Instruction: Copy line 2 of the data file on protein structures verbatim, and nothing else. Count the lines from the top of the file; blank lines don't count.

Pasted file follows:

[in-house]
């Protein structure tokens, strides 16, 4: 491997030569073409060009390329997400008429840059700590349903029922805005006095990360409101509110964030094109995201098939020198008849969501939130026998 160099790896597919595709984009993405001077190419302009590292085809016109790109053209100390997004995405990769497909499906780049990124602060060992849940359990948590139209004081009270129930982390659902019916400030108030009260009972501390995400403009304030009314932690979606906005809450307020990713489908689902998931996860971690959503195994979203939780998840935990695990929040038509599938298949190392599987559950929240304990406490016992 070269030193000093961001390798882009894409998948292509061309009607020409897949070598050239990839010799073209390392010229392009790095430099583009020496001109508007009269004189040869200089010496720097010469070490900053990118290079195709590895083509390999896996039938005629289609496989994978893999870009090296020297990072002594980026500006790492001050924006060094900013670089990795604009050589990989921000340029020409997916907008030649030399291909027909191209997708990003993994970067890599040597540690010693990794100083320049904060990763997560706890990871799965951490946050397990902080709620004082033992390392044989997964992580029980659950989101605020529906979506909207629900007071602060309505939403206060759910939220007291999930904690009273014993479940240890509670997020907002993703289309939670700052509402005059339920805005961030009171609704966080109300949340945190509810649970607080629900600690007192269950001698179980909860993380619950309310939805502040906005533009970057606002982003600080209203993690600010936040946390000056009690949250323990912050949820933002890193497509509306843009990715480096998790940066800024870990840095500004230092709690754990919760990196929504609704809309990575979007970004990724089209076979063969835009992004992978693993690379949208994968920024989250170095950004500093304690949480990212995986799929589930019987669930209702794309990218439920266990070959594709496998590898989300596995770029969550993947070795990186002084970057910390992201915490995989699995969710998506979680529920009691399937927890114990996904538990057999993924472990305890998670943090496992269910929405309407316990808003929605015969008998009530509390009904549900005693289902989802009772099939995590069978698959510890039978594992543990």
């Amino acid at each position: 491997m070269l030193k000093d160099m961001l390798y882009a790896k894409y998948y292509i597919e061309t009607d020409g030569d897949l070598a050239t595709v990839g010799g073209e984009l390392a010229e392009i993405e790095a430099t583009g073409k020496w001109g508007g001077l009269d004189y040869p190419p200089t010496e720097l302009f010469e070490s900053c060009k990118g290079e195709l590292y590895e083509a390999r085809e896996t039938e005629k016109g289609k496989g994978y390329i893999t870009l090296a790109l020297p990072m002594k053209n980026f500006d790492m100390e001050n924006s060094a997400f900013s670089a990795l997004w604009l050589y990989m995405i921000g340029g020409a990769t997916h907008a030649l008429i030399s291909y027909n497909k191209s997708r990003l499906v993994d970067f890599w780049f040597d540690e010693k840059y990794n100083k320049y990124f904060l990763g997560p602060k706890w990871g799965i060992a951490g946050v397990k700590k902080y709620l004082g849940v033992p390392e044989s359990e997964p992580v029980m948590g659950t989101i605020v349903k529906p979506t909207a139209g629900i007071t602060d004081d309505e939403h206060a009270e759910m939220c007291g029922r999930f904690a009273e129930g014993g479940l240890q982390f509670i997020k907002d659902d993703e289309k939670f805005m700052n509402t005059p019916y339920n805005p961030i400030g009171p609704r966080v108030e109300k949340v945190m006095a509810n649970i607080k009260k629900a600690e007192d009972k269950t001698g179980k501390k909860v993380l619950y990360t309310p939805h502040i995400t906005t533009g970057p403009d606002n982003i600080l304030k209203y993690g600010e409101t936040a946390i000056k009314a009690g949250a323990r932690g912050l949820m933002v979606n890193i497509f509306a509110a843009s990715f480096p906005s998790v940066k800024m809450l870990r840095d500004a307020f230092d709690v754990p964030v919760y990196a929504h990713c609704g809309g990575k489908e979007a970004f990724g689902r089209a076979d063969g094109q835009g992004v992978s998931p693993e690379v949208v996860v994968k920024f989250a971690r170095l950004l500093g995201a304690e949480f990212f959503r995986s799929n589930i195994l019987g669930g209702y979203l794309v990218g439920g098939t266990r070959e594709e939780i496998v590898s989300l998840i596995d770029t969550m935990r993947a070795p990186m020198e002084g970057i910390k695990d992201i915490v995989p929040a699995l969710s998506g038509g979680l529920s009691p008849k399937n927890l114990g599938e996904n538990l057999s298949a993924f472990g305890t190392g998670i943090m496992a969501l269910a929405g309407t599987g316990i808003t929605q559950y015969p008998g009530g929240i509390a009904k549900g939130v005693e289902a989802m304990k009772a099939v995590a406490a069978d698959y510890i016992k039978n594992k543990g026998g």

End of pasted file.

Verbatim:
């Protein structure tokens, strides 16, 4: 491997030569073409060009390329997400008429840059700590349903029922805005006095990360409101509110964030094109995201098939020198008849969501939130026998 160099790896597919595709984009993405001077190419302009590292085809016109790109053209100390997004995405990769497909499906780049990124602060060992849940359990948590139209004081009270129930982390659902019916400030108030009260009972501390995400403009304030009314932690979606906005809450307020990713489908689902998931996860971690959503195994979203939780998840935990695990929040038509599938298949190392599987559950929240304990406490016992 070269030193000093961001390798882009894409998948292509061309009607020409897949070598050239990839010799073209390392010229392009790095430099583009020496001109508007009269004189040869200089010496720097010469070490900053990118290079195709590895083509390999896996039938005629289609496989994978893999870009090296020297990072002594980026500006790492001050924006060094900013670089990795604009050589990989921000340029020409997916907008030649030399291909027909191209997708990003993994970067890599040597540690010693990794100083320049904060990763997560706890990871799965951490946050397990902080709620004082033992390392044989997964992580029980659950989101605020529906979506909207629900007071602060309505939403206060759910939220007291999930904690009273014993479940240890509670997020907002993703289309939670700052509402005059339920805005961030009171609704966080109300949340945190509810649970607080629900600690007192269950001698179980909860993380619950309310939805502040906005533009970057606002982003600080209203993690600010936040946390000056009690949250323990912050949820933002890193497509509306843009990715480096998790940066800024870990840095500004230092709690754990919760990196929504609704809309990575979007970004990724089209076979063969835009992004992978693993690379949208994968920024989250170095950004500093304690949480990212995986799929589930019987669930209702794309990218439920266990070959594709496998590898989300596995770029969550993947070795990186002084970057910390992201915490995989699995969710998506979680529920009691399937927890114990996904538990057999993924472990305890998670943090496992269910929405309407316990808003929605015969008998009530509390009904549900005693289902989802009772099939995590069978698959510890039978594992543990």